“As for me, I baptize you with water for repentance, but He who is coming after me is mightier than I, and I am not fit to remove His sandals; He will baptize you with the Holy Spirit and fire.” – Mt. 3:11
John’s statement here is the object of some debate. Was John saying that Jesus was bringing one Baptism or two Baptism: Holy Spirit characterized by “fire” or Holy Spirit Baptism and Fire Baptism? Jacob W. Kapp, in his ISBE article, chooses the first, saying they are one and the same Baptism:
This expression is used in Matthew 3:11. The copulative kai requires that the baptism “in the Holy Ghost and in fire,” should be regarded as one and the same thing. It does violence to the construction, therefore, to make this statement refer to the fire Of judgment. The difficulty has always been in associating fire with the person of the Holy Ghost. But in the connection of fire with the work or influence of the Holy Ghost the difficulty disappears. The thought of John is that the Saviour would give them the Divine Sanctifier as purifying water to wash away their sins and as a refining fire to consume their dross; to kindle in their hearts the holy flame of Divine love and zeal; to illuminate their souls with heavenly wisdom. The statement, therefore, in this verse indicates the manner in which Christ will admit them to discipleship and prepare them for His service.1
There are a number of objections I wish to offer to Kapp’s conclusion.
First, the copulative “kai”, meaning “and”, does not necessarily make Holy Spirit and Fire Baptisms the same. What it does make necessary is that Jesus bring both things connected to Baptism. An example where two things of like kind are connected by the copulative “kai” (and) is Matthew 3:4. In this passage “locusts and wild honey” are not the same food but are two types of food though they are joined by the copulative “kai”. Because two foods, or two baptisms, are mentioned together does not make them one and the same. The “copulative” or connecting “and”, only indicates that Jesus is bringing both Holy Spirit and Fire Baptism. And there is reason to believe that they are two separate Baptisms. Kapp’s conclusion is less about what must syntactically be true, and more about his preferred interpretation.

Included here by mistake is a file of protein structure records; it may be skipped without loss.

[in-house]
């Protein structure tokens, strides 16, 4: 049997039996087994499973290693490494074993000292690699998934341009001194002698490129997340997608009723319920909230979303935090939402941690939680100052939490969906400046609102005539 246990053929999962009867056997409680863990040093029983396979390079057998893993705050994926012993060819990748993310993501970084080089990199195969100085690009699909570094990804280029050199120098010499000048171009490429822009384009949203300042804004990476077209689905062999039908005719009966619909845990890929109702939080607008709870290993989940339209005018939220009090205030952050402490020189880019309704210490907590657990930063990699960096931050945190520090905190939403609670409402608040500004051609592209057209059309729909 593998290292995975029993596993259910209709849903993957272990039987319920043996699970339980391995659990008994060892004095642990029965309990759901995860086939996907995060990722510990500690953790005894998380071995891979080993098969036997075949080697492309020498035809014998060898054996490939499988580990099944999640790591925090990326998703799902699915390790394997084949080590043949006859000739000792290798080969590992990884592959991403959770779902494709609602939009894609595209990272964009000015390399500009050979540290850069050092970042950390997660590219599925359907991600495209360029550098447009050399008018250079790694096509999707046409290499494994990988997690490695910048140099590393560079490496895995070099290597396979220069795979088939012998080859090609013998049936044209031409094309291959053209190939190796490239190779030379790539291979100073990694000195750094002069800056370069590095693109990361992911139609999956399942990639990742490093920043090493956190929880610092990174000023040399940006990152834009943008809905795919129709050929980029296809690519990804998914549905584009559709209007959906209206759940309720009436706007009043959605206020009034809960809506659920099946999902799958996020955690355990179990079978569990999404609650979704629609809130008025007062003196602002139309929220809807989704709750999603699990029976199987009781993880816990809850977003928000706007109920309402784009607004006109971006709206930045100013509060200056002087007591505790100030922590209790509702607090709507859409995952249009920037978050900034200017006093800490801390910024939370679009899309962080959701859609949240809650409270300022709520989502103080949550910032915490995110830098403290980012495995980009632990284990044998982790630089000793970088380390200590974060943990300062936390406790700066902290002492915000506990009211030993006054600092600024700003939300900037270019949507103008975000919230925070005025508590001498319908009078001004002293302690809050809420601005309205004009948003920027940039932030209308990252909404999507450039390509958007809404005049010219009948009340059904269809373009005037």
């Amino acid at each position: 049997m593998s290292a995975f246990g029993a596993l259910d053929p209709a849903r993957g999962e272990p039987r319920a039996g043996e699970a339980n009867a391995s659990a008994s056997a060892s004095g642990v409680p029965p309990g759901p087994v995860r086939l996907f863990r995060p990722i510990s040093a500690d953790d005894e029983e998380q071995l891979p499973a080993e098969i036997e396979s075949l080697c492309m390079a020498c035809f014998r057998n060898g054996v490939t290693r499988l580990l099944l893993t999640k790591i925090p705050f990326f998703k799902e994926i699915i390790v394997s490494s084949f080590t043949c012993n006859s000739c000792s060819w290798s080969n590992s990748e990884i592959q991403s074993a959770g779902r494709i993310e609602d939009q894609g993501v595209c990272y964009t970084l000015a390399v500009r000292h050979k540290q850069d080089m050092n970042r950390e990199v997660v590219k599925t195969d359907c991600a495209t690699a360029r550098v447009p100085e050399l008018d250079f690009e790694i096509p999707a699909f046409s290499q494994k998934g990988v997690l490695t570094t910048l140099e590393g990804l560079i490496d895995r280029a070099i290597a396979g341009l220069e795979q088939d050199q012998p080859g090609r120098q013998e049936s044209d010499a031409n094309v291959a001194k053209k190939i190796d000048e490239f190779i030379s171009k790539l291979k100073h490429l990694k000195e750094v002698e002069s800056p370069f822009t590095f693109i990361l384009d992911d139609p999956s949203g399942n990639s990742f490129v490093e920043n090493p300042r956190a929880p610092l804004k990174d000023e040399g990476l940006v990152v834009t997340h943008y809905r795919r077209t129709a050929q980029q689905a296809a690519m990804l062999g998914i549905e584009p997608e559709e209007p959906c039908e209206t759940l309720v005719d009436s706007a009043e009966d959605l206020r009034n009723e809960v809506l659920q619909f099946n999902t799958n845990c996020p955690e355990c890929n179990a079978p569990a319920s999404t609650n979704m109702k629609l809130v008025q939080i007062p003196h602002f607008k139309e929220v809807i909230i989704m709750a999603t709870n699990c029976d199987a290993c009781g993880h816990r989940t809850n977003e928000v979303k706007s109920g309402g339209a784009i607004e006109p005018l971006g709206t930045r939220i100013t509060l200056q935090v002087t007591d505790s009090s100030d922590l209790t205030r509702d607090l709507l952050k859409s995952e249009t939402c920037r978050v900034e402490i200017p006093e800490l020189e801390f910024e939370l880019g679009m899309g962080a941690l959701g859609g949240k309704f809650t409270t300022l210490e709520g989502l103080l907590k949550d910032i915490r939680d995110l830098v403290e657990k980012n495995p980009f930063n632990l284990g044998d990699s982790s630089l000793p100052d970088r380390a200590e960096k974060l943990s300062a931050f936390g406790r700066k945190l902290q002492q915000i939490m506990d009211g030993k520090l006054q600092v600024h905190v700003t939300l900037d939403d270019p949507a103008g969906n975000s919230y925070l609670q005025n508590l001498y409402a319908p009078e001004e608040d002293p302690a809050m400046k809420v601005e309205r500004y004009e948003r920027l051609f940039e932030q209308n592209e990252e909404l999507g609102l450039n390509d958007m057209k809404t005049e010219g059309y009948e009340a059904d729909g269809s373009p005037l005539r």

Secondly, to understand John’s statement to refer to two Baptisms does not do “violence” to the text. In fact, it is Kapp’s interpretation that seems to ignore the context. If Kapp was correct and only one Baptism was in question, characterized by Holy Spirit and Fire, the context would demand that a fiery Holy Spirit Baptism be related only to the fiery judgment of hell. In the previous verse 10, John said, “every tree that does not bear fruit is cut down and thrown into the fire.” This is the fire of judgment. And verse 12, the following verse, says that Jesus is going to gather the wheat into His barn but the chaff will be burned with unquenchable fire. Now that does not sound like Holy Spirit Baptism which we see promised to the Apostles in the Gospel of John and that we see poured out on Pentecost (Acts 2). Instead, John is warning of the fiery judgment of hell. So “fire” in verse 11, sandwiched between the two judgment passages of verses 10 and 12 is more likely to be referring to the same judgment of fire. Kapp ignores this evidence so that if anyone does “violence” to the text, it is he. Perhaps it is his prejudice that causes him to deny the evidence of context.
And thirdly, Holy Spirit Baptism IS without a doubt altogether different from the fire Baptism of Matthew 3:11. There is evidence from Jesus’ words that John really did mean that two Baptisms were at issue. In Acts 1:5 and Acts 11:16, where Jesus and Peter refer back to John’s words, Holy Spirit Baptism is spoken of with no mention of fire. Here are those passages:
“for John baptized with water, but you will be baptized with the Holy Spirit not many days from now.” and “And I remembered the word of the Lord, how He used to say, ‘John baptized with water, but you will be baptized with the Holy Spirit.”
In both instances, when Jesus and Peter mention John’s words of Matthew 3:11, appropriately, “fire” is not mentioned since we have already learned that that pertained to the judgment of fire. These passages in Acts only say that Jesus would baptize with the Holy Spirit. The tongues of fire which rested upon the Apostles in Acts 2 does not make the fiery judgment that is described in Luke 3 by John the Baptist. Because the Holy Spirit Baptism was visibly identified in Acts 2 with “tongues of fire” does not make it the same Baptism of “fire” which John warned of in Matthew 3:10,11,12.
What do we conclude? John’s statement in Matthew 3:11 is not speaking of one Baptism, but two Baptisms. If John’s statement referred to one Baptism, based on the context the Holy Spirit Baptism would be the Baptism of fire at the last judgment. Of course that is not the case. Holy Spirit Baptism is clearly seen in Acts. John therefore was saying that Jesus would Baptize with the Holy Spirit and He would Baptize with fire. Holy Spirit Baptism was related to ushering in and spreading of Christ’s Kingdom. And the Baptism of fire is the judgment of hell. No right-minded person would desire fire Baptism.
1. “Baptism of Fire”. International Standard Bible Encyclopedia. Accessed from: http://www.studylight.org/enc/isb/view.cgi?number=T1151